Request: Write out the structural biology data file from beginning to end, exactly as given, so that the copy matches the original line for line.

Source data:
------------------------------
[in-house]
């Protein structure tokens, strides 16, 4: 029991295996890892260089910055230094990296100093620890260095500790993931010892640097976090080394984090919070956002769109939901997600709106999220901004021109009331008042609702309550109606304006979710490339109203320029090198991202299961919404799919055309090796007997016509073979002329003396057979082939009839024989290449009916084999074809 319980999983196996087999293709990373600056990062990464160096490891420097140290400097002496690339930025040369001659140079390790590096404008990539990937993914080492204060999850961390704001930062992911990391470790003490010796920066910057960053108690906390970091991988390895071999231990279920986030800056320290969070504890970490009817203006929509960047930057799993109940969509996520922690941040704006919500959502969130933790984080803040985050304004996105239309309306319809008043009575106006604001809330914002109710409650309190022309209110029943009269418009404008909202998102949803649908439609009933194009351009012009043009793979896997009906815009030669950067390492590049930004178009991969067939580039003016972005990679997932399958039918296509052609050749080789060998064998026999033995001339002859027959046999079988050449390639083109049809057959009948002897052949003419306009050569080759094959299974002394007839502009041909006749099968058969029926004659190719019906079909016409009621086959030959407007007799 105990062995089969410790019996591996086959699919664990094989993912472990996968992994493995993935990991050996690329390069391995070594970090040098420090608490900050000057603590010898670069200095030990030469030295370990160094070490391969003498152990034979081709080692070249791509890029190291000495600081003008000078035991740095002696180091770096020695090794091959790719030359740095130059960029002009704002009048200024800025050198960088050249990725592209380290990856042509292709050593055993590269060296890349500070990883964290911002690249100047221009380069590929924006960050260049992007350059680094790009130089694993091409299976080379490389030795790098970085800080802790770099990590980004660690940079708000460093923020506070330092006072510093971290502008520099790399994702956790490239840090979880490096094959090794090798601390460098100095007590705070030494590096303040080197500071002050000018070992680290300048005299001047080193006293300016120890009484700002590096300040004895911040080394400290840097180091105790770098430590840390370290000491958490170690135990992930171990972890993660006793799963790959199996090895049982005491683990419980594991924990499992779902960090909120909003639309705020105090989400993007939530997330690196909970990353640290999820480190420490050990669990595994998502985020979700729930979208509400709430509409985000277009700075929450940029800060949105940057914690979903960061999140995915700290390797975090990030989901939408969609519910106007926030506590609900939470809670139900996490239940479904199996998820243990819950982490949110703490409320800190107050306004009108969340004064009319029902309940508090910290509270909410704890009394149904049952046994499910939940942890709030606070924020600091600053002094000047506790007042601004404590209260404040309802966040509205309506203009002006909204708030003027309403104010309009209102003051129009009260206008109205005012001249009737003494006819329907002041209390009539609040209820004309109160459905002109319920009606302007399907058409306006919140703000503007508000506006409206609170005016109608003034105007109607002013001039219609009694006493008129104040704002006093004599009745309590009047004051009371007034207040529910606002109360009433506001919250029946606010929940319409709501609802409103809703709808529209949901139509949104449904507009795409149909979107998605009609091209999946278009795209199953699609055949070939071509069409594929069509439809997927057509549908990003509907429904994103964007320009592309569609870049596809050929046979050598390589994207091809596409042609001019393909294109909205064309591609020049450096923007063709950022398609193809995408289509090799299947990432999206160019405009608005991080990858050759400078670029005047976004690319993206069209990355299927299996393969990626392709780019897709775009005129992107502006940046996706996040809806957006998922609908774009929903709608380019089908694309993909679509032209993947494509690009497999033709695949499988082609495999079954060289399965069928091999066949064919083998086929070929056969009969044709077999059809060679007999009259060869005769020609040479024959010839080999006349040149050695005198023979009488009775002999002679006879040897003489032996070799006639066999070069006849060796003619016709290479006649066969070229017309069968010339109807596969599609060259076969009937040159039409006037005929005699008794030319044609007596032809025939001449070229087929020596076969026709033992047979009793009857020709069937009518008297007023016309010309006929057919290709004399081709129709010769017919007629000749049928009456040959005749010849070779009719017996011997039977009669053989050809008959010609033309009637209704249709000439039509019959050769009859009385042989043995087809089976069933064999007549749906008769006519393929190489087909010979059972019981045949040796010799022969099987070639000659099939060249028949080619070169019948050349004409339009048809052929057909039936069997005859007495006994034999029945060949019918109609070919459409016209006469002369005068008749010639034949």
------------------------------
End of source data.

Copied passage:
[in-house]
């Protein structure tokens, strides 16, 4: 029991295996890892260089910055230094990296100093620890260095500790993931010892640097976090080394984090919070956002769109939901997600709106999220901004021109009331008042609702309550109606304006979710490339109203320029090198991202299961919404799919055309090796007997016509073979002329003396057979082939009839024989290449009916084999074809 319980999983196996087999293709990373600056990062990464160096490891420097140290400097002496690339930025040369001659140079390790590096404008990539990937993914080492204060999850961390704001930062992911990391470790003490010796920066910057960053108690906390970091991988390895071999231990279920986030800056320290969070504890970490009817203006929509960047930057799993109940969509996520922690941040704006919500959502969130933790984080803040985050304004996105239309309306319809008043009575106006604001809330914002109710409650309190022309209110029943009269418009404008909202998102949803649908439609009933194009351009012009043009793979896997009906815009030669950067390492590049930004178009991969067939580039003016972005990679997932399958039918296509052609050749080789060998064998026999033995001339002859027959046999079988050449390639083109049809057959009948002897052949003419306009050569080759094959299974002394007839502009041909006749099968058969029926004659190719019906079909016409009621086959030959407007007799 105990062995089969410790019996591996086959699919664990094989993912472990996968992994493995993935990991050996690329390069391995070594970090040098420090608490900050000057603590010898670069200095030990030469030295370990160094070490391969003498152990034979081709080692070249791509890029190291000495600081003008000078035991740095002696180091770096020695090794091959790719030359740095130059960029002009704002009048200024800025050198960088050249990725592209380290990856042509292709050593055993590269060296890349500070990883964290911002690249100047221009380069590929924006960050260049992007350059680094790009130089694993091409299976080379490389030795790098970085800080802790770099990590980004660690940079708000460093923020506070330092006072510093971290502008520099790399994702956790490239840090979880490096094959090794090798601390460098100095007590705070030494590096303040080197500071002050000018070992680290300048005299001047080193006293300016120890009484700002590096300040004895911040080394400290840097180091105790770098430590840390370290000491958490170690135990992930171990972890993660006793799963790959199996090895049982005491683990419980594991924990499992779902960090909120909003639309705020105090989400993007939530997330690196909970990353640290999820480190420490050990669990595994998502985020979700729930979208509400709430509409985000277009700075929450940029800060949105940057914690979903960061999140995915700290390797975090990030989901939408969609519910106007926030506590609900939470809670139900996490239940479904199996998820243990819950982490949110703490409320800190107050306004009108969340004064009319029902309940508090910290509270909410704890009394149904049952046994499910939940942890709030606070924020600091600053002094000047506790007042601004404590209260404040309802966040509205309506203009002006909204708030003027309403104010309009209102003051129009009260206008109205005012001249009737003494006819329907002041209390009539609040209820004309109160459905002109319920009606302007399907058409306006919140703000503007508000506006409206609170005016109608003034105007109607002013001039219609009694006493008129104040704002006093004599009745309590009047004051009371007034207040529910606002109360009433506001919250029946606010929940319409709501609802409103809703709808529209949901139509949104449904507009795409149909979107998605009609091209999946278009795209199953699609055949070939071509069409594929069509439809997927057509549908990003509907429904994103964007320009592309569609870049596809050929046979050598390589994207091809596409042609001019393909294109909205064309591609020049450096923007063709950022398609193809995408289509090799299947990432999206160019405009608005991080990858050759400078670029005047976004690319993206069209990355299927299996393969990626392709780019897709775009005129992107502006940046996706996040809806957006998922609908774009929903709608380019089908694309993909679509032209993947494509690009497999033709695949499988082609495999079954060289399965069928091999066949064919083998086929070929056969009969044709077999059809060679007999009259060869005769020609040479024959010839080999006349040149050695005198023979009488009775002999002679006879040897003489032996070799006639066999070069006849060796003619016709290479006649066969070229017309069968010339109807596969599609060259076969009937040159039409006037005929005699008794030319044609007596032809025939001449070229087929020596076969026709033992047979009793009857020709069937009518008297007023016309010309006929057919290709004399081709129709010769017919007629000749049928009456040959005749010849070779009719017996011997039977009669053989050809008959010609033309009637209704249709000439039509019959050769009859009385042989043995087809089976069933064999007549749906008769006519393929190489087909010979059972019981045949040796010799022969099987070639000659099939060249028949080619070169019948050349004409339009048809052929057909039936069997005859007495006994034999029945060949019918109609070919459409016209006469002369005068008749010639034949």